11 Ways To Enjoy Swimming in Crowded Lane

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Mar 5, 2014

11 Ways To Enjoy Swimming in Crowded Lane

It is one of those days, the swimming lane I am about to plunge into is overcrowded and even though it is marked with the clearly distinctive letters "FAST SWIMMERS", the lane is plagued with leisurely swimming head up breaststrokers and wanna be swimmers standing by the wall and discussing the latest issues in Ukraine. Argh, this sucks and my day's mood is just ruined. Or is it?

Calm before the storm :)
I’ve long ago realized that it is a lost battle to try to educate every single person about the etiquette of public pool lane swimming. Instead of joining the online rants about how people should get a clue about what it means to swim in a fast lane, how lifeguards should enforce certain rules and be angry half the time, I decided to make the pool my playground. After all, people are people and always going to be people. Some are ignorant, some don't manage their expectations very well and some just don't know any better or don't realize that they are doing something out of the ordinary when entering the dangerous waters of the fast swimmer lane :). Read on and I will show you how you can have an effective workout without the added stress of dealing with human nature.

Next time you feel like slapping someone on the back of their head to school them about their invasion of the fast lane, try the following tips instead and I guarantee you will enjoy your swim more. And as an added bonus, you will actually improve in your swimming, so time is not wasted.

1) Dive Under - when you approach the annoying obstacle swimmer in your lane, just dive under and take it as a sprint underwater kick exercise. Keep a tight streamline to minimize the drag and just kick along the bottom underneath the swimmer until you get passed them. While you are passing them from down under, give them a wave or just show them your funny face to keep it fun. This is great for building your breath control and also for improving your kicking (bread and butter of swimming fast). If you are not a great kicker, grab a pair of fins to help you with the underwaters.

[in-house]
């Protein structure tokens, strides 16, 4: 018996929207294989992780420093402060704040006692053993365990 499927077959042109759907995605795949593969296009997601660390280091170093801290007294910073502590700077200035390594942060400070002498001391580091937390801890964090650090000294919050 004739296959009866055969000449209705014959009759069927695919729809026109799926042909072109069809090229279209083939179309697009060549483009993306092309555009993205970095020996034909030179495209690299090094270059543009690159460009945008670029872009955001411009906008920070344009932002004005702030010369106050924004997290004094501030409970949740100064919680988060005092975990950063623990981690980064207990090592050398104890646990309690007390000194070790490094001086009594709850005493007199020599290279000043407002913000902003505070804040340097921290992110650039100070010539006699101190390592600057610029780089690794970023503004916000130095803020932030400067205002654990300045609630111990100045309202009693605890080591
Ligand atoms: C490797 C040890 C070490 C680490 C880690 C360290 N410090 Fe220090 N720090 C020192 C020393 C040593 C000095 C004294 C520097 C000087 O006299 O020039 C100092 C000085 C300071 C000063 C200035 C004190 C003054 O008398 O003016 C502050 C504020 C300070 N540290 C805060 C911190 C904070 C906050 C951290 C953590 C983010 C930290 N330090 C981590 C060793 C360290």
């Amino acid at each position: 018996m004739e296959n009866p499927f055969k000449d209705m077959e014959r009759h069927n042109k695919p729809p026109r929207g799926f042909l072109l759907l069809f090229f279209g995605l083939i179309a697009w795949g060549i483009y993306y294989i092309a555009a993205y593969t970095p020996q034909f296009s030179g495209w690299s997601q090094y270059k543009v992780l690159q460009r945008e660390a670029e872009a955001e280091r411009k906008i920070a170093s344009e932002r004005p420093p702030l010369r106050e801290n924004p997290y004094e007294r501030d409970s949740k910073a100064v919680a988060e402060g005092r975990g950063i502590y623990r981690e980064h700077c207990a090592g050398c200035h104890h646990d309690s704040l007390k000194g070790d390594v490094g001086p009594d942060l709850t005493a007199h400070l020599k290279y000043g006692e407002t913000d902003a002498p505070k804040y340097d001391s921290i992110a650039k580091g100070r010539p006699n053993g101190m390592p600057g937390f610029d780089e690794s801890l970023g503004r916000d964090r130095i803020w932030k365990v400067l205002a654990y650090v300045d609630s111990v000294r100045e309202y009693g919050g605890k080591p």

Streamlined underwater kick with zoomers
2) Backwards Swimming - now this one is tricky, but if you stick with it, you’ll get better at it and soon you will not feel like you are drowning. The idea is that you will be quite slow here, so you won’t have the need to pass anyone, thus fitting right in without problems. Backward swimming is a great way to get more versatile in the water and to learn to better control your body position and movements.

3) One Arm Drills - if I'd have to pick one drill that should be done every day, it is one arm swimming. This is the king of kings when it comes to working on your body roll, arm entry, front catch, breathing and maintaining great body position and the list goes on. One arm swimming is the ultimate technique training drill. You can try it with arms down or bottom arm extended, but most importantly make sure that you roll to both sides equally. Do not just gallop through the water skipping the full rotation to the side where you move your arm.

4) Fists and Finger Drills - the opposite of swimming with paddles is to use your fists or just a few fingers to swim. The idea here is that you work on catching the water with forearms or to get a faster cadence into your stroke as you won't require as much power for the arm to move through the water. Remember keep those fists relaxed, you are not angry and not punching the water, just caress it. If fists swimming is not your forte, grab a pair of palm or anti paddles or just a simple tennis ball and have fun.

5) Sculling - if you are not sure what sculling is, you are missing out. In order to swim fast, you need to find support in water and sculling is one very good way to improve your water perception. There are many positions you can scull in: arms forward, arms back, one arm forward, arms in scarecrow position (windshield wiper) etc. etc. etc. Remember, it is not a breaststroke movement, it is sculling (from side to side in a very small figure eight like motion). Try to stay away from kicking while you scull, use a pullbuoy if you cannot resist the kick on your own :).